Opinion Number. 231



Key Legislation


Senator G. F. Pearce

In your letter of 6 December 1905 you ask me, on behalf of the Select Committee of the Senate appointed to inquire into the existence of a tobacco monopoly, for my opinion on the following questions:

  1. In the event of the Committee reporting that 'it is advisable' that the industry of tobacco manufacture, or importation, or any part of it, should be taken over by the Government, are there any powers in the Constitution, express or implied, that would enable such action to be taken by the Government or the Parliament? Or
  2. Is there anything in the Constitution which expressly or impliedly prohibits the Government or Parliament taking such action?
    I find that on 18 July 1903(1), Mr Attorney-General Deakin advised the Royal Commission on the Bonuses for Manufactures Bill, in connection with the establishment of ironworks by the Commonwealth, that the Commonwealth has no power to establish and conduct manufactures, except as incidental to the execution of some power vested in the Commonwealth-e.g. defence or the construction of railways. The text of the opinion is printed on p. 184 of the Report of the Commission.

I also find that on 17 March 1904(2), Mr Attorney-General Drake, having been asked by Senator Playford to advise as to the power of the Commonwealth to establish the manufacture of tobacco, cigars and cigarettes adopted Mr Deakin's opinion-adding that the only difference between the iron industry and the tobacco industry, so far as regards the principles there laid down, seemed to be that it was not easy to conceive how the manufacture of tobacco, cigars and cigarettes could be incidental to the execution of any of the express legislative powers of the Commonwealth.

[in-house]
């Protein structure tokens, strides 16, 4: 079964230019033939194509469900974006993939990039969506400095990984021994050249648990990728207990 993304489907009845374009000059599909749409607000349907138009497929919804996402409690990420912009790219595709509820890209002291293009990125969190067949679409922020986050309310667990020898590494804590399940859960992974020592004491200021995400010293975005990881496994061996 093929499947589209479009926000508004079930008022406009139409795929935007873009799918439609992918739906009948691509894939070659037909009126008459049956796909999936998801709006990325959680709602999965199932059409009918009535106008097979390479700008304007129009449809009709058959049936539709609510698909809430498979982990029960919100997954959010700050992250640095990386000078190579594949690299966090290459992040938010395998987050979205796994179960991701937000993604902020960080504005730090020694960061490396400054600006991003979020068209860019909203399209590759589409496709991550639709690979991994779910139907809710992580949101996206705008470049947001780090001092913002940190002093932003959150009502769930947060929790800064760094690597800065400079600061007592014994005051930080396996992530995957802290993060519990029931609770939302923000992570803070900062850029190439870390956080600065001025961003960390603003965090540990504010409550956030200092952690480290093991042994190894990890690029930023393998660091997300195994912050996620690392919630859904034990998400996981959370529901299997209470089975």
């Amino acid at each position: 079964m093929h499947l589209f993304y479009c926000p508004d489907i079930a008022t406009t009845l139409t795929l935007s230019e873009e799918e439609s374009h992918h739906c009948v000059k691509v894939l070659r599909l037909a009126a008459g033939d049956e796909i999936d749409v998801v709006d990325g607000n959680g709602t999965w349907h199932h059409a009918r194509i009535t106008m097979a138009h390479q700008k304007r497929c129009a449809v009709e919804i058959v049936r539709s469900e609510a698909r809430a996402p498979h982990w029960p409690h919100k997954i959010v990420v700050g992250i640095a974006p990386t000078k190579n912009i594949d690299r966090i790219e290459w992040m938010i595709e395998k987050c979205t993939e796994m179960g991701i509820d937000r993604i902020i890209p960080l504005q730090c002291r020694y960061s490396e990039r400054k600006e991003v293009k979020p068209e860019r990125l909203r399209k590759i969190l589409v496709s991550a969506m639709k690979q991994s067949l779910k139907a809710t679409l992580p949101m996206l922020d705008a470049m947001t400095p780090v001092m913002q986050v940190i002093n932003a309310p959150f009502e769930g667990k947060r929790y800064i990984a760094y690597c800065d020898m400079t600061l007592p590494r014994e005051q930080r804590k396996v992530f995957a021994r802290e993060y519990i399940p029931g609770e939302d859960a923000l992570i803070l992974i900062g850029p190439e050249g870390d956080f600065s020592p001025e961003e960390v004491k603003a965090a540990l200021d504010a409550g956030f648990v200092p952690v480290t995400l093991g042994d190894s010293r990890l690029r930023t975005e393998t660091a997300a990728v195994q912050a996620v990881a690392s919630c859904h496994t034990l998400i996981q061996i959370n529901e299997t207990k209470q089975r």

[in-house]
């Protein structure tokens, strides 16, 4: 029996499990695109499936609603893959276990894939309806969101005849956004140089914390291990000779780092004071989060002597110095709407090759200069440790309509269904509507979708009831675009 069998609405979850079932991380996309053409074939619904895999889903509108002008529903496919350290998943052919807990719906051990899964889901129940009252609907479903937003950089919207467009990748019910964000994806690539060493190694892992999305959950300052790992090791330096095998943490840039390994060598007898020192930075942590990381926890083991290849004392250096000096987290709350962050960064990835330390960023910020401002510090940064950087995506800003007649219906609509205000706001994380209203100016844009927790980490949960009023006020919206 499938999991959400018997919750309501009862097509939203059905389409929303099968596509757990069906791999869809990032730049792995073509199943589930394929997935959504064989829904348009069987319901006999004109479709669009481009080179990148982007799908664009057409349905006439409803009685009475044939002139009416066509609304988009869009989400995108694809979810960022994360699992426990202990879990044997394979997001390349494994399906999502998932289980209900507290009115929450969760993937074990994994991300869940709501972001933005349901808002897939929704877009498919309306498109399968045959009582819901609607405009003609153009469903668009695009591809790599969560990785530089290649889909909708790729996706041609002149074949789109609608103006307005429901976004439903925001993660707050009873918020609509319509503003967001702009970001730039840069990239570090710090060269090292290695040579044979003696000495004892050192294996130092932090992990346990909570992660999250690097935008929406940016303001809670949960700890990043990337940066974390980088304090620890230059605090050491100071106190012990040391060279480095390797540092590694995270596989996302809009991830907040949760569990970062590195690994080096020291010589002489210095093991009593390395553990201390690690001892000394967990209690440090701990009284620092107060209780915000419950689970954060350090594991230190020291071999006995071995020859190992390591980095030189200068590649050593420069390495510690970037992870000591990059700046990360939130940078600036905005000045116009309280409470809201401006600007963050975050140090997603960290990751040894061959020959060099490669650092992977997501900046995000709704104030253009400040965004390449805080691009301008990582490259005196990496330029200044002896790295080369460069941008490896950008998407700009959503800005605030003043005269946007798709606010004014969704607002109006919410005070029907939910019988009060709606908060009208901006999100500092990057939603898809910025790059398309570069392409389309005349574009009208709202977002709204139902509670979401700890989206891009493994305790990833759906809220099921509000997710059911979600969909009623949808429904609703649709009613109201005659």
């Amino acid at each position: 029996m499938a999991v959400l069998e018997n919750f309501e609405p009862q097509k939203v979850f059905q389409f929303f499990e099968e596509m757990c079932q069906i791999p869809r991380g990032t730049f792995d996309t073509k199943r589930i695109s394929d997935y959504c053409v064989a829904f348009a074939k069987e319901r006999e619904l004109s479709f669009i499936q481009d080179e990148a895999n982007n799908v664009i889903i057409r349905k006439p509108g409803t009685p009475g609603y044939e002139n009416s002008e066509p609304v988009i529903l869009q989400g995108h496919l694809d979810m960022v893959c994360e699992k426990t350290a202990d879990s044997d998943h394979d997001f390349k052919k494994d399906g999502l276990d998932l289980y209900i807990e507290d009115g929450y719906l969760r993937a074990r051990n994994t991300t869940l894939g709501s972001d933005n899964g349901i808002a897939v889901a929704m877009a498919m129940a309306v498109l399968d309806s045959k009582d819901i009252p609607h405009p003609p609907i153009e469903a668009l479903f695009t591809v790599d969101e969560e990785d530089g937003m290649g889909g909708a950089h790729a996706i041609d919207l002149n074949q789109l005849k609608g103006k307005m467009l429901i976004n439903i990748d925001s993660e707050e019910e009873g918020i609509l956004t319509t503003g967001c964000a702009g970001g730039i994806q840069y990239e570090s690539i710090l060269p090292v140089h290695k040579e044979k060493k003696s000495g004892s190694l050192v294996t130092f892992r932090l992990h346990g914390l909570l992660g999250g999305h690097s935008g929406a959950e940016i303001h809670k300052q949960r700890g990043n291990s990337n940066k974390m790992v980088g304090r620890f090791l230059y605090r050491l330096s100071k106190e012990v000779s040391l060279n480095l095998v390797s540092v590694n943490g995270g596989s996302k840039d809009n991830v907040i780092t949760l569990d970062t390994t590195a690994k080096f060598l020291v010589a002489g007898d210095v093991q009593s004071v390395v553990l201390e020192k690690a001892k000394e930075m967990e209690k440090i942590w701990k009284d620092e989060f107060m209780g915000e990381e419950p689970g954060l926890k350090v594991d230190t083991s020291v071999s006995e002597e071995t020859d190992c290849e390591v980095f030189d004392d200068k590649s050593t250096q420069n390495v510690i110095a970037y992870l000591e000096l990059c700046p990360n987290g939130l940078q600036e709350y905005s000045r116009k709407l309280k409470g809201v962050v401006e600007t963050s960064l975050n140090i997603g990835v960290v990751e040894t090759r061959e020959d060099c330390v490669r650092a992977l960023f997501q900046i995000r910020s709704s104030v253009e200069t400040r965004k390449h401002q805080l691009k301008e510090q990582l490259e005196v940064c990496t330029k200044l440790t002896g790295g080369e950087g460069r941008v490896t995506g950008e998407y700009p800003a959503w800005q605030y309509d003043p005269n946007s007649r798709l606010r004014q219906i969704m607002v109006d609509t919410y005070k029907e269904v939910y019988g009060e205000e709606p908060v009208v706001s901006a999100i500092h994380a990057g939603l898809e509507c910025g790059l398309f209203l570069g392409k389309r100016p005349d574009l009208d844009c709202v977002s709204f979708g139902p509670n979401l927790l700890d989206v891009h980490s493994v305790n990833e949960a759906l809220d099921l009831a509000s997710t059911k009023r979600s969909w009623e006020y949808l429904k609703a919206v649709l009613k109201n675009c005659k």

With those opinions I entirely agree.

Your questions cover a wider ground, as they include the business of importation as well as of manufacture. I am of opinion that the power to make laws with respect to trade and commerce with other countries does not extend to enabling the Commonwealth to monopolise, or even to carry on, the 'business of importers'-and that there is no other provision of the Constitution which confers such a power.

My categorical answer to your questions is as follows:

  1. No.
  2. There is no 'express or implied prohibition' of such action; but neither the Executive nor the Parliament of the Commonwealth has any powers apart from those which are expressly or by necessary implication conferred upon them.(3)

[Vol. 5, p. 156]

(1) Not published [Vol. 3, p. 438], but see Opinion No. 73, endnote (2).

(2) Opinion No. 171.

(3) This opinion was published in Commonwealth of Australia, Purl. Papers 1906, Vol. III, p. 2234

(Appendix J to Report of Royal Commission on Tobacco Monopoly, 1906).